What can be done to reduce income inequality at a global scale?

Noting that there are a clear set of measures that can be implemented to reduce inequalities within countries (taxation, public education and health care, etc), Milanovic pointed out that there is no global government to put in place a taxation and re-distribution system at a global scale (4).

What, then, can be done at a global scale? Purely from an economic point of view, there would be two ways to decrease global inequality. The first is that poor countries would need to grow faster, bringing incomes closer to those of people in wealthier countries (as has already been the case with China, as noted above). As incomes stagnate in wealthier countries, this would result in a kind of convergence.

The second way to reduce global inequality, suggested Milanovic, is international migration. Simply by moving from a poorer country to a wealthier country, an individual increases their income earning potential. Thus if we look at inequality in incomes between people across the globe, movement from poorer to wealthier countries can increase individual incomes and thereby decrease overall inequality between world citizens. Furthermore, remittances from migration can also contribute to reducing poverty rates in "sending" countries (i.e. Nepal).

Political implications of the trends in global income inequality

What are the political implications of the above-outlined trends? In his presentation Milanovic highlighted a number of key issues. Firstly, there is the question of citizenship. Global income data shows that people who are born in rich countries have a higher income over their lives than those who are born in poor countries? Milanovic asks: is this morally justifiable? Do we accept that equality of opportunity ends at national borders? Secondly, Milanovic suggests that the large gap between average country incomes is the cause of much global migration. The political implications of this economically-motivated migration are of course being played out on the front pages of newspapers, and in social media, across Europe at the moment.

Milanovic also noted that there may be political implications of the growth of the Asian middle class and stagnation of the middle class in wealthier economies. In the latter case, the resentment of the people who have seen no growth in their incomes over the past 25-30 years. And in the former case, possibility heightened expectations for political participation of the new middle class.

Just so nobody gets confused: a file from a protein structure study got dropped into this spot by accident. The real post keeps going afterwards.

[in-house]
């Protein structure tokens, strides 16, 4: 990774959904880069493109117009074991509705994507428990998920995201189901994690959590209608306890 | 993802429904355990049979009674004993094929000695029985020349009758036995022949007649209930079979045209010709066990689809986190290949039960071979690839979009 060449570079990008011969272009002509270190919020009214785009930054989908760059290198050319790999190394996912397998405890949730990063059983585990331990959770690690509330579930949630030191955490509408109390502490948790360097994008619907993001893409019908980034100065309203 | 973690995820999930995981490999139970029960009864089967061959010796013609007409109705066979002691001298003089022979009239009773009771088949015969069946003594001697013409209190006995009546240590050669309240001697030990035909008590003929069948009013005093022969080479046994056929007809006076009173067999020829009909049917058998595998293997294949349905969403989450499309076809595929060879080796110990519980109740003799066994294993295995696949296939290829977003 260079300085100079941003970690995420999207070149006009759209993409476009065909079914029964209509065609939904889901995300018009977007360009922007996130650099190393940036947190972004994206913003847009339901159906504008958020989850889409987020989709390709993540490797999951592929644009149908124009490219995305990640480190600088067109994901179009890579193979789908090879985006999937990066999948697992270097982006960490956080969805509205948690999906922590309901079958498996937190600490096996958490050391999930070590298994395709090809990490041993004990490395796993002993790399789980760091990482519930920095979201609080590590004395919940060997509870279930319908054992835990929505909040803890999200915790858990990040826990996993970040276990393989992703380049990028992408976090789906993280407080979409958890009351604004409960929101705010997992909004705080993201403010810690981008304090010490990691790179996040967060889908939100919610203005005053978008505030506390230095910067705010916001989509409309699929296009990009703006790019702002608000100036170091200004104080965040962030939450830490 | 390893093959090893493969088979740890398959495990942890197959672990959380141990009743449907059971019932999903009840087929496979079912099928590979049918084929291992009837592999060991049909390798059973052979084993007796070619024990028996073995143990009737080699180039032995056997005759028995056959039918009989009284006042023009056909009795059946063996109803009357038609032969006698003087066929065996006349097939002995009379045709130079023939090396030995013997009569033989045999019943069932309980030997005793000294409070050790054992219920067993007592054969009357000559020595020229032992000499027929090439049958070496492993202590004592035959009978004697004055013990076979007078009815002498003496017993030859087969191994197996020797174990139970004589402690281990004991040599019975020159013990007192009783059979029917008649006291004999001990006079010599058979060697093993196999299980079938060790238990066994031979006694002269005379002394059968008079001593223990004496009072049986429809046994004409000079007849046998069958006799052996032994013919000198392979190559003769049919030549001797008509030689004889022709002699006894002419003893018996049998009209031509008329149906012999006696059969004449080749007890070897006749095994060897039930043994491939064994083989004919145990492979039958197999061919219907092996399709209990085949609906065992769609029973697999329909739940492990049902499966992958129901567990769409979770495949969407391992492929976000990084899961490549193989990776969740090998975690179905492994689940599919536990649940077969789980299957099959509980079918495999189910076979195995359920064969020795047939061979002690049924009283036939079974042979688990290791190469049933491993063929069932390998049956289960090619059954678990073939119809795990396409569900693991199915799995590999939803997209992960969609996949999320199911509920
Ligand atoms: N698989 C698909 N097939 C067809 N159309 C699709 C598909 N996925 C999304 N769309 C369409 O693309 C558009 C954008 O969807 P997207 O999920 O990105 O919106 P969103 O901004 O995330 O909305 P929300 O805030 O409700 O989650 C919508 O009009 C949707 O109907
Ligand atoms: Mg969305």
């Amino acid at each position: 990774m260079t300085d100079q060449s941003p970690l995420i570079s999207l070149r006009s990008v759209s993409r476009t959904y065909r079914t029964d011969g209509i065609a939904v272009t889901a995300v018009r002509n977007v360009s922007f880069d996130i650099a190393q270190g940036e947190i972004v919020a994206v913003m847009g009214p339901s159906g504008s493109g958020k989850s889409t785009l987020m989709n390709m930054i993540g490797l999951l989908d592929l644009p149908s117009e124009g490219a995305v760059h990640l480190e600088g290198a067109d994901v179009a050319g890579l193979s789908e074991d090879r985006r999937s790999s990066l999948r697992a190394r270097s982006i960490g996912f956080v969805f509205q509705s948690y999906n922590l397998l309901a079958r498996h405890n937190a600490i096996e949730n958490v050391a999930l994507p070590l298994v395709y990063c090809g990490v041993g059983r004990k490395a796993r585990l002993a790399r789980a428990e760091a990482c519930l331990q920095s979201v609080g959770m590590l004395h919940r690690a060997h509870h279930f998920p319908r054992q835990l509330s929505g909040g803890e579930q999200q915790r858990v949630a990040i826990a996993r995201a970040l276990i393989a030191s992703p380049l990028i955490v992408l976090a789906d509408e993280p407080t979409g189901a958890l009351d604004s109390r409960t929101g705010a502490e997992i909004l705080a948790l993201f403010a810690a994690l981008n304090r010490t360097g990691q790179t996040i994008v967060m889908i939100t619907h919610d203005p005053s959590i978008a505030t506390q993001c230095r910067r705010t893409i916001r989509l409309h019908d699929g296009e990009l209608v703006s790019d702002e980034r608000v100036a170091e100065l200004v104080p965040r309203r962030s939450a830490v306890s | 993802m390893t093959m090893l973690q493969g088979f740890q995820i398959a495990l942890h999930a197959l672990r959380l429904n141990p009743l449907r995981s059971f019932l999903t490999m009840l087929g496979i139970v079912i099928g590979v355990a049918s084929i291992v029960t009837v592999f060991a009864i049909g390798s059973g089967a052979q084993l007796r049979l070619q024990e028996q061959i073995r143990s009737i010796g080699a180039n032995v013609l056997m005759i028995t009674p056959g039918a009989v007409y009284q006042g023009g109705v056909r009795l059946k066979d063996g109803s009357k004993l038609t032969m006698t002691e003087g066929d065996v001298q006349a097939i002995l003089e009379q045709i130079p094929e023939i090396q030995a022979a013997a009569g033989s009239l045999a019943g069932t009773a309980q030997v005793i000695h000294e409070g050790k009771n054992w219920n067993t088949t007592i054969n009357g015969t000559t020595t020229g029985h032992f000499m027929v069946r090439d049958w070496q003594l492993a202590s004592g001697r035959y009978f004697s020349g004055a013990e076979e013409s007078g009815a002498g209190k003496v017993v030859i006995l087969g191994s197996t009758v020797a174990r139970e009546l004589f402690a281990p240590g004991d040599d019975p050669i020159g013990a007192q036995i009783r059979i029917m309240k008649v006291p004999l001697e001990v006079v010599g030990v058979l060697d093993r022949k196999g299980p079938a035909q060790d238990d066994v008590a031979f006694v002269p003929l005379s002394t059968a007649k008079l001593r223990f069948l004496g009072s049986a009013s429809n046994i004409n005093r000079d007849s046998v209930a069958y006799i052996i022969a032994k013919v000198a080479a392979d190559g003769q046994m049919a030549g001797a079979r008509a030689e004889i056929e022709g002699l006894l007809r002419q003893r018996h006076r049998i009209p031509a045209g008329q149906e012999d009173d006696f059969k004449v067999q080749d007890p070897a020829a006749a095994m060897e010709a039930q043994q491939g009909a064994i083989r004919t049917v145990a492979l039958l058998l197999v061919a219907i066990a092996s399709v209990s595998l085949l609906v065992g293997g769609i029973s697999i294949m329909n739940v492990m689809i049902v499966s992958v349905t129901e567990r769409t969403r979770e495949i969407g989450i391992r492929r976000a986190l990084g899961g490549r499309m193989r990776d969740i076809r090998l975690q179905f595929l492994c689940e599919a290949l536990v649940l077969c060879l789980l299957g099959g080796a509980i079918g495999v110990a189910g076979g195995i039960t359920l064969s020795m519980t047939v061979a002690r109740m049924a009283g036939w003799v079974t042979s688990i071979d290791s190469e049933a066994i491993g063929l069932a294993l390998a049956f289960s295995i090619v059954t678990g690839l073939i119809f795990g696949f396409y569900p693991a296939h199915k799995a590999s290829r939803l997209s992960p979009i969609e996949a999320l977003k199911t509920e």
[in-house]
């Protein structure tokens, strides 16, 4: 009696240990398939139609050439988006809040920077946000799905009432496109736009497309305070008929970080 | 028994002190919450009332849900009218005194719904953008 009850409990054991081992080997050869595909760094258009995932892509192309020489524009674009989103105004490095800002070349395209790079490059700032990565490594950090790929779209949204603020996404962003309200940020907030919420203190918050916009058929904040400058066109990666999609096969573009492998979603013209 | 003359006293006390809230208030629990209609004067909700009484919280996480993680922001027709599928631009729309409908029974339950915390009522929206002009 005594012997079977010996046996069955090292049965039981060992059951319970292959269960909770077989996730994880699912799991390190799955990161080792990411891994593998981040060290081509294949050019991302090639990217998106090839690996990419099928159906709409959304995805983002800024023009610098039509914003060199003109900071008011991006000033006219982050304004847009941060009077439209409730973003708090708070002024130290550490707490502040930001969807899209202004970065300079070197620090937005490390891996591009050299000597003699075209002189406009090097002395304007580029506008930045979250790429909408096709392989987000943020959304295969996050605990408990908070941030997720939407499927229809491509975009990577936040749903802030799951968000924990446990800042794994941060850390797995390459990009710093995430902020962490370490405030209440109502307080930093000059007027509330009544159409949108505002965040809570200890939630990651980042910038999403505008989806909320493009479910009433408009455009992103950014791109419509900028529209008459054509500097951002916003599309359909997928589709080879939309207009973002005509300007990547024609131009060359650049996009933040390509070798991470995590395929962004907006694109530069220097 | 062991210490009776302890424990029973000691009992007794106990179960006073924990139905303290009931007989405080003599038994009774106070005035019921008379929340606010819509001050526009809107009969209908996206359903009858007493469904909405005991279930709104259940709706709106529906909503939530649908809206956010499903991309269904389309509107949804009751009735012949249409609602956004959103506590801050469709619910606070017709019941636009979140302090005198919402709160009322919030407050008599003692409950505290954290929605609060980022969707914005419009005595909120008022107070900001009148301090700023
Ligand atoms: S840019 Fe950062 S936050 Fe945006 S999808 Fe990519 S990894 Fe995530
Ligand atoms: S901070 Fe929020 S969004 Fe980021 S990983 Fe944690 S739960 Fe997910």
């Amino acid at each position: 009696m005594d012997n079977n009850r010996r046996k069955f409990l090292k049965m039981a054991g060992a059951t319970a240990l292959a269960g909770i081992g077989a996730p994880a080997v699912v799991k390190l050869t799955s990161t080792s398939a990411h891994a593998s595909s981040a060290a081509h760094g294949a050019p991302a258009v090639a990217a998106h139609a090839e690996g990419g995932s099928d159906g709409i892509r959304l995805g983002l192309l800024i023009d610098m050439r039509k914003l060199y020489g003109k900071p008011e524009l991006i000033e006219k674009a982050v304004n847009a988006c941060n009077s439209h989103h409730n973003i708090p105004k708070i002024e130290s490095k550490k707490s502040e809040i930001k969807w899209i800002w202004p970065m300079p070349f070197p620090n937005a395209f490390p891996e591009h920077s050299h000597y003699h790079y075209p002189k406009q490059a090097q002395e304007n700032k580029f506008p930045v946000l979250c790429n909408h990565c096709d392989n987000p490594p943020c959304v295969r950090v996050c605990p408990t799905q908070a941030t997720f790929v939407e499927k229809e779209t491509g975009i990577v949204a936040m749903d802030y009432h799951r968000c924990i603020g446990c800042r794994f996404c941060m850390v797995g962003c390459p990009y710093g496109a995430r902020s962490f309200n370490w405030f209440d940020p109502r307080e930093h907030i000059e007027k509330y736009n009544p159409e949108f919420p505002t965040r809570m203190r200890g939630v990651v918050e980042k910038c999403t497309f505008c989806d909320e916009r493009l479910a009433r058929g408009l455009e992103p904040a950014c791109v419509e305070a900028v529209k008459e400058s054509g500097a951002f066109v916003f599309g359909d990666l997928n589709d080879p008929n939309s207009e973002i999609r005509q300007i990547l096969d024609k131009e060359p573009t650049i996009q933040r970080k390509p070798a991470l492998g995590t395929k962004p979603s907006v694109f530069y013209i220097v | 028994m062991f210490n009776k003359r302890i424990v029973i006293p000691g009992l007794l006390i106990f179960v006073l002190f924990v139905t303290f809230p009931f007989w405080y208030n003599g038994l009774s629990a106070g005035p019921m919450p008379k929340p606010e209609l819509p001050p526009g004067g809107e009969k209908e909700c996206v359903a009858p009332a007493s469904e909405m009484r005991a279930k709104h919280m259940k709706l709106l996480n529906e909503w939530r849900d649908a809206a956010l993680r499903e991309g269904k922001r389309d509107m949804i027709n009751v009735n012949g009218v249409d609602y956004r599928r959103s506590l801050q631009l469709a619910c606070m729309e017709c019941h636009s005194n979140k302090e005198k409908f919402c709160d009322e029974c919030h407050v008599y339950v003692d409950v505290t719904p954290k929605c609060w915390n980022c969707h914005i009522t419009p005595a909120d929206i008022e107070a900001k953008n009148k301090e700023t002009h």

You can watch an introduction to Branko Milanovic's presentation here:

https://www.youtube.com/watch?v=dkqaXbBnK1s


Sources:

  1. See an earlier post on this issue: https://www.shareweb.ch/site/Poverty-Wellbeing/current-poverty-issues/social-exclusion/reminding-davos-delegates-of-global-inequality
  2. See: http://data.worldbank.org/indicator/SI.POV.GINI
  3. For income percentiles (brackets) in Switzerland, see: http://www.bfs.admin.ch/bfs/portal/en/index/themen/03/04/blank/key/erwerbseinkommen.html
  4. Except for development aid, which re-distributes public funds to a limited extent. Furthermore campaigns for global tax justice suggest that there is still much scope for action at the international level. For more on "solutions" to inequality, take a look at the panel "Policy solutions: resources, taxation, governance and social spending" at a recent symposium organised by Oxfam: https://www.oxfam.org/en/campaigns/even-it/rising-inequality-global-south-practice-and-solutions-symposium


Related references:

http://www.hup.harvard.edu/catalog.php?isbn=9780674737136